9 Challenges to worry about while investing in real estate in Kenya
The Real estate sector in Kenya is growing and many players are gearing up to expand, while others are out to venture into it , with hopes of a high rate of return on investment. As one prepares to venture into this sector, it's important to have the following information in mind:
- Escalating land prices: The price of land in Kenya is rising every day.This has led to developers putting up high-rise buildings to compensate for the cost of the land. A very good example is seen in Upper Hill, Nairobi, where an acre of land is Ksh. 0.6Billion and developers have resorted to building over 30 floored houses. For any profitable development, the price of land should ideally be between 15-20% of the cost of the project.
- Inadequate Infrastructure: Kenya's infrastructure is concentrated on the capital city. A majority of the remaining 46 counties have poor infrastructure. It's thus important for the government to develop infrastructure or give incentives to private developers who develop their own infrastructure.
- Unethical Practices: There have been allegations of collusion between developers, land dealers and government officials to produce fake titles. This has led to developers spending time in court to prove the authenticity of title deeds. Associations like Kenya Private Developers Association are working with the government to ensure digitization, adherence to ethical standards and accountability among the developers. The government is also seemingly doing its bit as the Ministry of Landsand the National Land Commission have fronted the digitization of the land registries in Kenya.
- Inefficient land governing Institution: Land administration in Kenya has been in shambles for many years, until the new constitution was effected. 67% of Kenyan land is said to be untitled, with 33% with title deeds, but still in severe chaos. In 2016, the Ministry of Lands disbanded the local land boards allegedly famed for corrupt dealings and bureaucracy, replacing them with new ones. It's hoped that the new ones will be more efficient.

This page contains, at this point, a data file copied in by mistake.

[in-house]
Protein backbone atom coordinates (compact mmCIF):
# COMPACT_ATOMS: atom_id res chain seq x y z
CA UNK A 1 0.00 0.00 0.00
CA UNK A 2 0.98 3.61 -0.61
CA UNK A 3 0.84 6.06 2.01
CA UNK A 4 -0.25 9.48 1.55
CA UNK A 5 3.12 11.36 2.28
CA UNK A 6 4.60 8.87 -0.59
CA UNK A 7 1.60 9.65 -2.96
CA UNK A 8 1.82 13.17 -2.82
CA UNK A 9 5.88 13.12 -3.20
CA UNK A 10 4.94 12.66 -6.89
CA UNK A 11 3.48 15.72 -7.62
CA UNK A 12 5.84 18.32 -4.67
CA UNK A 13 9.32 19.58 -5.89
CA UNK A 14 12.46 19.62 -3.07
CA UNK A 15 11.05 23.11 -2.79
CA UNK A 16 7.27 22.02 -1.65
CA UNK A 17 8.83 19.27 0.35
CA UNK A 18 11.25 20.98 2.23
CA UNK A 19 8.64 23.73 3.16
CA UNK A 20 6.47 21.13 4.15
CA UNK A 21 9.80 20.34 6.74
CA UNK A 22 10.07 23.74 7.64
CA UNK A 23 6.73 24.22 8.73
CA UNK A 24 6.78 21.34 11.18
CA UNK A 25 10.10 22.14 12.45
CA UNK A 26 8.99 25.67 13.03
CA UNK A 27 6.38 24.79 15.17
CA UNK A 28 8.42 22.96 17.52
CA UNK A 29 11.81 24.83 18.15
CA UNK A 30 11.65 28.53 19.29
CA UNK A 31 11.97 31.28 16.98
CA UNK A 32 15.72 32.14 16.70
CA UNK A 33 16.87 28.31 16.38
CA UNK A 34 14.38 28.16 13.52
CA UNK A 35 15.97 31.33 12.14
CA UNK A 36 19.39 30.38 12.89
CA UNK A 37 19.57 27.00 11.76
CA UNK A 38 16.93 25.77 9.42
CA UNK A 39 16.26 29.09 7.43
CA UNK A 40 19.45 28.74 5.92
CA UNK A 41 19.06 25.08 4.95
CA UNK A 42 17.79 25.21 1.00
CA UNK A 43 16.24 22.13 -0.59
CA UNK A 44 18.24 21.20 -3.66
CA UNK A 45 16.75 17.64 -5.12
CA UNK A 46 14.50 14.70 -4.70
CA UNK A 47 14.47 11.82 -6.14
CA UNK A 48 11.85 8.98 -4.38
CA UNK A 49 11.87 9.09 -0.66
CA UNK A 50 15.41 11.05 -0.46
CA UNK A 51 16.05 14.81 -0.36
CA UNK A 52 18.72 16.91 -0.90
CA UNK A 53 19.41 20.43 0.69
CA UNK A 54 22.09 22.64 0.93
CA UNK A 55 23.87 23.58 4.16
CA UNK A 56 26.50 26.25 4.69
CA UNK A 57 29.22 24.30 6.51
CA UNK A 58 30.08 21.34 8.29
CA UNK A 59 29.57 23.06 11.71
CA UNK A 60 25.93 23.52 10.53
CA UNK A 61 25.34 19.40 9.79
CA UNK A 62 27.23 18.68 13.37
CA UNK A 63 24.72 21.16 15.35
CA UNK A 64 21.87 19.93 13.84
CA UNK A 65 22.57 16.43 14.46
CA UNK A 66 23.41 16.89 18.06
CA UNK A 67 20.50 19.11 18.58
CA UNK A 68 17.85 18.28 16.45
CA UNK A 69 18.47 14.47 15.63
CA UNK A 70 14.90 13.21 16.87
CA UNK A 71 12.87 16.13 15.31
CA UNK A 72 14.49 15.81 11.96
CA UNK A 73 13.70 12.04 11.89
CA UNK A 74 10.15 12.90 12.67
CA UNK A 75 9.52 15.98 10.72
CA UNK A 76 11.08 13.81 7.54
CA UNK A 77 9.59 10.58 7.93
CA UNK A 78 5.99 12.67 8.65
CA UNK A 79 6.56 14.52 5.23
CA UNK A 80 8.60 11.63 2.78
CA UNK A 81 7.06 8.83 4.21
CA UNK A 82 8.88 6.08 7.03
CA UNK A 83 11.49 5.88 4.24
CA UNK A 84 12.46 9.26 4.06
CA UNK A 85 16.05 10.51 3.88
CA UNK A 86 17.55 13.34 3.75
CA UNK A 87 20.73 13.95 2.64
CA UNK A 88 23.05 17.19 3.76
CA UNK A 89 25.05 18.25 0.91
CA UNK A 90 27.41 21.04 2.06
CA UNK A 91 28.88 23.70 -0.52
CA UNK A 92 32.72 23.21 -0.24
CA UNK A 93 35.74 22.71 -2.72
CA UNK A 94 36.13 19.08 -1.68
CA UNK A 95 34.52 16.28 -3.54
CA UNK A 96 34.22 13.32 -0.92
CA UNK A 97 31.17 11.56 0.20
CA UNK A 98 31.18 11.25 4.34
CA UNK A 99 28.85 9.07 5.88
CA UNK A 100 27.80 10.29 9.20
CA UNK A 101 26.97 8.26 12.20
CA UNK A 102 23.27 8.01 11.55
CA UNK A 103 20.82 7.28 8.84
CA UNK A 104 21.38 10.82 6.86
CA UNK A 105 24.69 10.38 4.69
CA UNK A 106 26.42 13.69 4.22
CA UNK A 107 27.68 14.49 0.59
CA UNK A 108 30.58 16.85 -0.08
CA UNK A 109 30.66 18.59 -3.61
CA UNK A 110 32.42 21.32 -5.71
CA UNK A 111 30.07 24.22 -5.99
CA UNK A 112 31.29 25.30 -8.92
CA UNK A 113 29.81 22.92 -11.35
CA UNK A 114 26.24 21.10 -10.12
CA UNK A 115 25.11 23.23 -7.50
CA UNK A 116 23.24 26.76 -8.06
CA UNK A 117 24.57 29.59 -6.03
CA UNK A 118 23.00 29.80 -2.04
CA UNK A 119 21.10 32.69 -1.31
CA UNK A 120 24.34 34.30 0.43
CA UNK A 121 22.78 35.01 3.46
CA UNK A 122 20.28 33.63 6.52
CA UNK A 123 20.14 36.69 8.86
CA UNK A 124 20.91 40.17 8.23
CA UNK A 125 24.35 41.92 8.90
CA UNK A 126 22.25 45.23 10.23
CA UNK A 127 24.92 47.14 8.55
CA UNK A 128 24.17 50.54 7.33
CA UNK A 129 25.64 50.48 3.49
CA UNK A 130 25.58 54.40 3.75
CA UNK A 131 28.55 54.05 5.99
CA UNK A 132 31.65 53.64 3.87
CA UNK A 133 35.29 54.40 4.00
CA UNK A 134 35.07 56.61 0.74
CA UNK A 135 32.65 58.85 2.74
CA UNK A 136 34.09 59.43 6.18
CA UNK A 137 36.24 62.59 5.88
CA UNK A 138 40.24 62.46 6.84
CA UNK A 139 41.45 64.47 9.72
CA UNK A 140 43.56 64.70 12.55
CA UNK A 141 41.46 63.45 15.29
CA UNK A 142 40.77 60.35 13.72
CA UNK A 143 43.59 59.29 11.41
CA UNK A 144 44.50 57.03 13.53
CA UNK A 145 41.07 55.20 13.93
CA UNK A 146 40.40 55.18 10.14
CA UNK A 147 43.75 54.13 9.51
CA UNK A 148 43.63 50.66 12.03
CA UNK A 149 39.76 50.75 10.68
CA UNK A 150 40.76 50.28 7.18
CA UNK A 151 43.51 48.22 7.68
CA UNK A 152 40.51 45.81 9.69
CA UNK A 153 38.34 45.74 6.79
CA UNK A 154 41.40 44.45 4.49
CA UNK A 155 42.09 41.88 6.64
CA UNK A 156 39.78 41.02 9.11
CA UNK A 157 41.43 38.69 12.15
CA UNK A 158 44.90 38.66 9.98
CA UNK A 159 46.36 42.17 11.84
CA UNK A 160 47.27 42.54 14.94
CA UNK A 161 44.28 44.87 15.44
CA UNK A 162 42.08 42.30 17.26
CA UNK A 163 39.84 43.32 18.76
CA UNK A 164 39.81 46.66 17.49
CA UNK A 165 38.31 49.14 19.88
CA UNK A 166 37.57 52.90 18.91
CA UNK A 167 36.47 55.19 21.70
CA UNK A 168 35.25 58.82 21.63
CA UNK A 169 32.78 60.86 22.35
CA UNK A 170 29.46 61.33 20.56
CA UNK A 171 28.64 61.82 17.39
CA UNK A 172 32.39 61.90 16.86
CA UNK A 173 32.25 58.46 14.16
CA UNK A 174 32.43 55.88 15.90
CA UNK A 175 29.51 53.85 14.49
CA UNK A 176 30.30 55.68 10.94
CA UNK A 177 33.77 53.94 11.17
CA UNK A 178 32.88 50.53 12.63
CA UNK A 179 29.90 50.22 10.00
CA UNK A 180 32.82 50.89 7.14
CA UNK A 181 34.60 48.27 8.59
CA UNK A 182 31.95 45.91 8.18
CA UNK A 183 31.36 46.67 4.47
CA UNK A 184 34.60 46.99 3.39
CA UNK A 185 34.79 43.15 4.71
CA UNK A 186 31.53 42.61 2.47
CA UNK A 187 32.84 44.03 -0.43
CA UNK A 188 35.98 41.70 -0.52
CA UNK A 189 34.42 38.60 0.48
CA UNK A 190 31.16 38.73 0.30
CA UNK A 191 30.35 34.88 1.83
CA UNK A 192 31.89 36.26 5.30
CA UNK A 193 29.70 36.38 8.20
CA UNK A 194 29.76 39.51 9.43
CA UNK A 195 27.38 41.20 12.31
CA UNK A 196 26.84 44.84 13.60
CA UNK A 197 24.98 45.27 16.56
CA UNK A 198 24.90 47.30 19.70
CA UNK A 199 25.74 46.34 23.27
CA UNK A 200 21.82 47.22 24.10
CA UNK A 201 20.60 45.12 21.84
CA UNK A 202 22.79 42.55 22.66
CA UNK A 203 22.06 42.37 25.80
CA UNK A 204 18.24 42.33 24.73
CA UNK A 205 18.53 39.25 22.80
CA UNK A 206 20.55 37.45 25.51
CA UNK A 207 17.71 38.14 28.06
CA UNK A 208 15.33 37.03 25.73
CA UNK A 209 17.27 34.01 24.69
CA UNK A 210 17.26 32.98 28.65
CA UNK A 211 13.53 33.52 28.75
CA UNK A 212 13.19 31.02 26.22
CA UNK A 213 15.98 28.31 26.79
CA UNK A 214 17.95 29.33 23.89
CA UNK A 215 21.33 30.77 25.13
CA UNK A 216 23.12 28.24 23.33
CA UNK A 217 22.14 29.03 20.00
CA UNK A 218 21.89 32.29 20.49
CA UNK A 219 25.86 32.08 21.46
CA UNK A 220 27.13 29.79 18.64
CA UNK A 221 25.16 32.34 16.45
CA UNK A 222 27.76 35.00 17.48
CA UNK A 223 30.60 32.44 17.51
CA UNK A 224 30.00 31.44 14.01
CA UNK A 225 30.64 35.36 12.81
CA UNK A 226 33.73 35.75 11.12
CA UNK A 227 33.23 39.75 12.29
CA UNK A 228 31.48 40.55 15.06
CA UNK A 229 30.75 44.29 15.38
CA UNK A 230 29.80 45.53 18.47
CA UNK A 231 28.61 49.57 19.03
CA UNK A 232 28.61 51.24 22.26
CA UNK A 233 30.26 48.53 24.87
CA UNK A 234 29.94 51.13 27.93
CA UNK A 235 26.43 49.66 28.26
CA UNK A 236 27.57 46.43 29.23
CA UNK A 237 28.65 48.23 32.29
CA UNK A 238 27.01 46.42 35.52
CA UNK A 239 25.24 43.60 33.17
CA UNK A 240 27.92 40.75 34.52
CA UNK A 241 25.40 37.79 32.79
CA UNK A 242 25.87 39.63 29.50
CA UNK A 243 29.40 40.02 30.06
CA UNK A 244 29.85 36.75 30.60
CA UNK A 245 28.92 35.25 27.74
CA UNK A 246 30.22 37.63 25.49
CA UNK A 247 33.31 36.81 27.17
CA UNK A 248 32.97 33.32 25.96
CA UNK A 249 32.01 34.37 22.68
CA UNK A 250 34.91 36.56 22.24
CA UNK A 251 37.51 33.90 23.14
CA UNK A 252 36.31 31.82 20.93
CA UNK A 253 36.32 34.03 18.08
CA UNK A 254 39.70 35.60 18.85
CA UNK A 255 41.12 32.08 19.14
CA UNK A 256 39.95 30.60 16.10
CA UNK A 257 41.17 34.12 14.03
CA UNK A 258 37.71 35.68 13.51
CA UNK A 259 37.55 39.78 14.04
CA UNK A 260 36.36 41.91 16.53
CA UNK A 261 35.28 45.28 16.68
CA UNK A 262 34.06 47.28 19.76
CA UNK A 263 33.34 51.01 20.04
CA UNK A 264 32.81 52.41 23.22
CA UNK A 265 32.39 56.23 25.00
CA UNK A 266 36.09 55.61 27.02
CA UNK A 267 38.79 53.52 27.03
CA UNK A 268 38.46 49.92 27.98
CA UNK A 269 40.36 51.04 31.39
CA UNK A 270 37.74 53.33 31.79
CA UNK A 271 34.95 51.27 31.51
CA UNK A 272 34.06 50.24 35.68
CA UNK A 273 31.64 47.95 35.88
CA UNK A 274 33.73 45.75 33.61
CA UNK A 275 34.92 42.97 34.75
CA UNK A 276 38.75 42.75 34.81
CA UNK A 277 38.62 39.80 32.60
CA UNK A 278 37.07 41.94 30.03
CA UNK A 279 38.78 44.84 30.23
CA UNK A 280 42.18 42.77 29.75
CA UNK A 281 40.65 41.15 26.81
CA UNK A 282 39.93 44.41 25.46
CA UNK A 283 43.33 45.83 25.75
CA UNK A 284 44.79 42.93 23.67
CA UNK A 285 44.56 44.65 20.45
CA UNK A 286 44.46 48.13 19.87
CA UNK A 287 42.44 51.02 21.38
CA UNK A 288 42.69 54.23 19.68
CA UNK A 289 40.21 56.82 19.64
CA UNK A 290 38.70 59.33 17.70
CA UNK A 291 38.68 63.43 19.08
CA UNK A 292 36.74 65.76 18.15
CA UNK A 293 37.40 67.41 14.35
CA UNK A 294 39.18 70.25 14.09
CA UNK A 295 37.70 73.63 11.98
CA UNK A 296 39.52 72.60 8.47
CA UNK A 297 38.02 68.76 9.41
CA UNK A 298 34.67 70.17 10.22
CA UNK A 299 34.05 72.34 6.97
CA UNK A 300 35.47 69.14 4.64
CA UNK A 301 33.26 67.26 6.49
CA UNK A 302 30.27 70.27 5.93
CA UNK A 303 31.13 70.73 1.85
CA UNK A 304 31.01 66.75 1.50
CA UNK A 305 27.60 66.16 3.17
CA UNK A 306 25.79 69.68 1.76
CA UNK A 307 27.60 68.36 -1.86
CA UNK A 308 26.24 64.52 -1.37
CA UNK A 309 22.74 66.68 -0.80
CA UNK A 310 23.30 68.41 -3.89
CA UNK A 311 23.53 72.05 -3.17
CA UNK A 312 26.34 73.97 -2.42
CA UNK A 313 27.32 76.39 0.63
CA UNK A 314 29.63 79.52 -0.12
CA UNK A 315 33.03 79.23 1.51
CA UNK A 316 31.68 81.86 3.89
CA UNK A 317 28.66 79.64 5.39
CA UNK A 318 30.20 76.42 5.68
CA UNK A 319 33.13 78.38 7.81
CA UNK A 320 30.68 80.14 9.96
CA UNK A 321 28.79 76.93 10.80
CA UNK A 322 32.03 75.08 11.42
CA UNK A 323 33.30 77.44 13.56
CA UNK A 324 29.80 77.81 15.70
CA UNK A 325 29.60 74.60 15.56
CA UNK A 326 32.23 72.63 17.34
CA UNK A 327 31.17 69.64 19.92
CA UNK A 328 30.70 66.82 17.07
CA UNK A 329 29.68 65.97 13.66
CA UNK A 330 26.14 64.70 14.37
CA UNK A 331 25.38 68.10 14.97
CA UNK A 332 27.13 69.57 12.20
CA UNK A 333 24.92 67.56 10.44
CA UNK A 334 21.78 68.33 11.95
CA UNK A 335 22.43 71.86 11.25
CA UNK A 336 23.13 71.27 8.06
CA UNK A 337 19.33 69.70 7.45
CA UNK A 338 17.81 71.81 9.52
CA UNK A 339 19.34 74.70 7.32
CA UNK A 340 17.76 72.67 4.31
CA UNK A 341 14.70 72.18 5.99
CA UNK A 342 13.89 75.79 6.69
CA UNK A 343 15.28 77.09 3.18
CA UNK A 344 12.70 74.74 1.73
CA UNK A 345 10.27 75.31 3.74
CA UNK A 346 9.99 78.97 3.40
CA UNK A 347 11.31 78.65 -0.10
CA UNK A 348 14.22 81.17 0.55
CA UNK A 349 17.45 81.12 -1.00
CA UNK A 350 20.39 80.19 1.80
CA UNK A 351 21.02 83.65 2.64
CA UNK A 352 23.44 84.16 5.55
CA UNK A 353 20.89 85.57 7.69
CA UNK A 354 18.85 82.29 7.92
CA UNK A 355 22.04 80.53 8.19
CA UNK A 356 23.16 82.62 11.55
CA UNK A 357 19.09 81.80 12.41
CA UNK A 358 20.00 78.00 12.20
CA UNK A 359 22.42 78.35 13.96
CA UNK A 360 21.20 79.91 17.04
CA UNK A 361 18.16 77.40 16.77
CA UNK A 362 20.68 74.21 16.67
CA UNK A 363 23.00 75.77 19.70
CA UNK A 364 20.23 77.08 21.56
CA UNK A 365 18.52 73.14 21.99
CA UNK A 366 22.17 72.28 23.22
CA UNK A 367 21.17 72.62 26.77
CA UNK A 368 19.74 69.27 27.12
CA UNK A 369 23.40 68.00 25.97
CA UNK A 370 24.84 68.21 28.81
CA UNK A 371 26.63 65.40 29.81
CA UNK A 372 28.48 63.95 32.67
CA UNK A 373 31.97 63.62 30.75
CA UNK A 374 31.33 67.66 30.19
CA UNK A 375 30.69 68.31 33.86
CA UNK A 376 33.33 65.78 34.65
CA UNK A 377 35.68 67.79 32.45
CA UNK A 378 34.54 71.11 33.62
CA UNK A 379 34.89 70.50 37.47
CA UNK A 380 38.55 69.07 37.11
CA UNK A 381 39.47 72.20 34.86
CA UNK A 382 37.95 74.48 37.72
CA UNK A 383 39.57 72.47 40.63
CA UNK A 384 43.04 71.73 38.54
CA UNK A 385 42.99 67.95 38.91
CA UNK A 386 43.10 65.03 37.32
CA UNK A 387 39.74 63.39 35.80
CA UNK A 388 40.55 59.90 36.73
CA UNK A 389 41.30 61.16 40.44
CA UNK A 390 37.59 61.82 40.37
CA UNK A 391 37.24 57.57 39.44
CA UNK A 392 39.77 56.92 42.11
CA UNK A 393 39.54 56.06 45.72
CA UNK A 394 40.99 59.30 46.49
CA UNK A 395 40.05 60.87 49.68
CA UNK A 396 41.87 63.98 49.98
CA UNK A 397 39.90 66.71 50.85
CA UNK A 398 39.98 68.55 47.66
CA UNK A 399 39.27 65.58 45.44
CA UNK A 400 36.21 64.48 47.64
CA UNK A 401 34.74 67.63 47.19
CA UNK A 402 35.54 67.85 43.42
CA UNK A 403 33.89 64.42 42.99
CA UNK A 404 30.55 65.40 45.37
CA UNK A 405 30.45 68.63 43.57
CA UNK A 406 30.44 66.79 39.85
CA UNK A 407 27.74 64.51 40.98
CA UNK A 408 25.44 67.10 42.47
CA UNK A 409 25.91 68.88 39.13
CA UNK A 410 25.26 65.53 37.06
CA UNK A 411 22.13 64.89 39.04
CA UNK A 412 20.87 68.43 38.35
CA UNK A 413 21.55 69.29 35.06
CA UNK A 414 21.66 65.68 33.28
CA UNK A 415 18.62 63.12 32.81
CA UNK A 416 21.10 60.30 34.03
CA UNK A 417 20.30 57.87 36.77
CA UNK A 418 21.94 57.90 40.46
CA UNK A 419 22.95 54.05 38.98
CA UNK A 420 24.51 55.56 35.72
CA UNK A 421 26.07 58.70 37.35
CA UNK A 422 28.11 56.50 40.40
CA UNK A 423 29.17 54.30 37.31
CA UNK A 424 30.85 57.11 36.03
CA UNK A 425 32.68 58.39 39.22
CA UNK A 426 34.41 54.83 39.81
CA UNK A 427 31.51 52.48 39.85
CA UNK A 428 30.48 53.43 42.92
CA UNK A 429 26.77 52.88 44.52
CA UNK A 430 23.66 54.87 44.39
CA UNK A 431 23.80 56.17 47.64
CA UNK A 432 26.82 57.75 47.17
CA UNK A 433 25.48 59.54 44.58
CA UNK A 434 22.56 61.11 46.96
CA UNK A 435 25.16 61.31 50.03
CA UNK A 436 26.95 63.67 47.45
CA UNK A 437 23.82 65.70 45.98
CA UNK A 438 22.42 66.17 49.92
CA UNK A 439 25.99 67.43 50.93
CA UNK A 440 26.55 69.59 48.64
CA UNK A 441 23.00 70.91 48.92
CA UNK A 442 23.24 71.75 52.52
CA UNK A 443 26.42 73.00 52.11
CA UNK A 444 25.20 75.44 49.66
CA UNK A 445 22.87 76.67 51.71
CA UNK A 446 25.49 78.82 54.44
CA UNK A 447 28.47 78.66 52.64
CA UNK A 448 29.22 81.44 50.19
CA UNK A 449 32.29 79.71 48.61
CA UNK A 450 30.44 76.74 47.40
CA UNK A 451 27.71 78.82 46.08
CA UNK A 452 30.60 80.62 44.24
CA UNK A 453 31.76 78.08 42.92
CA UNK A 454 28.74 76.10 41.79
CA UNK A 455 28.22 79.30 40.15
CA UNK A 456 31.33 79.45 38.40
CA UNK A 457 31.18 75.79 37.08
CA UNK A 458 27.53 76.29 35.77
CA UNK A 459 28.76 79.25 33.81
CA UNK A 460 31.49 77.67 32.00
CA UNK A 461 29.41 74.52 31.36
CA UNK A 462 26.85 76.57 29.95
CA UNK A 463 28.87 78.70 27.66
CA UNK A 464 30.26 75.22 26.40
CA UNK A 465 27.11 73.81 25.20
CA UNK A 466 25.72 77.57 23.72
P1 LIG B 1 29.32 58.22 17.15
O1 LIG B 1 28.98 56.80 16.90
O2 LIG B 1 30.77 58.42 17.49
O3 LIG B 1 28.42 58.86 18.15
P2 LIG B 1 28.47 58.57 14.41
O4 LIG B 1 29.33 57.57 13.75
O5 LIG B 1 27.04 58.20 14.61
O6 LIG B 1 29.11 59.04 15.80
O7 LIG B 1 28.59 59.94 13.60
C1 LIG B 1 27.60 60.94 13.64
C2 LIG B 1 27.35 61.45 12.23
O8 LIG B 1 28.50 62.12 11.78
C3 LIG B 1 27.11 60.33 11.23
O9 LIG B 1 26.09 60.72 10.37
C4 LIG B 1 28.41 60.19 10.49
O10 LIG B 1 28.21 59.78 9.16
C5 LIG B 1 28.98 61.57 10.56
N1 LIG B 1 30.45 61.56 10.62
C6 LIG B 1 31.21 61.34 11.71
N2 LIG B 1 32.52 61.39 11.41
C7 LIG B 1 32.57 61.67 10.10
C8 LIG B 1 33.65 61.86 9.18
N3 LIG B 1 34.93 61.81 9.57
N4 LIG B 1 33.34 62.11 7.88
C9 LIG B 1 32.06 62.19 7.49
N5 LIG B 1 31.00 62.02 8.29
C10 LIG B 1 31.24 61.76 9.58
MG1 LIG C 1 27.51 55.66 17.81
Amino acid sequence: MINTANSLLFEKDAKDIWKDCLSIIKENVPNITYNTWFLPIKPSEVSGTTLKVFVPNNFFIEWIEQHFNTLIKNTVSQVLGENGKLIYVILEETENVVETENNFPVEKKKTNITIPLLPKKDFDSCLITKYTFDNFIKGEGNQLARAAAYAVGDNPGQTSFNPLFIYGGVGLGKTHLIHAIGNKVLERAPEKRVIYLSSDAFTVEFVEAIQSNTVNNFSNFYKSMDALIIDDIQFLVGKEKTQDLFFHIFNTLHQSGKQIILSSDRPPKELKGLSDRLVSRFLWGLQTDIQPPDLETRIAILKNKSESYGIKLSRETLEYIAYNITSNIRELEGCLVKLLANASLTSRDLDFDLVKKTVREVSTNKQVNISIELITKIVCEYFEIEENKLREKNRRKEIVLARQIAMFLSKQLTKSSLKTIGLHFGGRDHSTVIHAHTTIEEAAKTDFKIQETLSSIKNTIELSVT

- Bureaucracy: Buying property in Kenya takes a long period of time. One has to process a lot of documentation and the legal process is extremely long. A transaction that should ideally take only 14 to 30 days, could take one between 90-120 days. This process can be shortened, by making the whole process an online transaction. The government should also have a one-stop shop for property developers where all licenses and approvals can be issued. The county governments also pose a challenge to developers, as all manner of levies and taxes are charged to developers as they undertake value-addition. Fortunately, associations like Kenya Private Developers Association (KPDA) provide a forum for developers to engage the county governments.
- Corruption: This is a leading issue that real estate developers grapple with. Developers at times find themselves dealing with corrupt officials at different levels and this poses a real threat to the sector. Steps by the government to digitize the land registryare expected to go along way towards reducing cases of corruption in these dealings.
- Unclear planning and zoning: Developers don't seem to know which areas areset aside for industrial, residential or commercial purposes. This has resulted in areas that are primarily residential being used for other purposes. Meanwhile, facilities like roads, water and sewer systems are not being expanded to meet the needs.
- Lack of incentives: The demand for housing in Kenya is over 200,000 housing units per year. Currently, only 40,000 housing units are developed a year. This is due to lack of government incentives to private developers. The government made an attempt at this by giving developers doing 1,000 units per year 10% corporate tax off. This later changed to 400 units. However, very few developers have the capacity to build 400 units within a year. The government should therefore consider lowering the number of units further to 50 units a year and give 20% off corporate tax.
- Challenges of catering to low-income earners: The government hasn't sufficiently supported low-income earners. While government officials are able to access mortgages at rates as low as 3 %, no special provisions have been made for low-income earners. The government should therefore seriously consider offering low-income earners a 4% rate, to enable them access homes.
Thoughts generated by: George Wachiuri, Real Estate Mogul, Entrepreneur and CEO at Optiven Group (www.optiven.co.ke)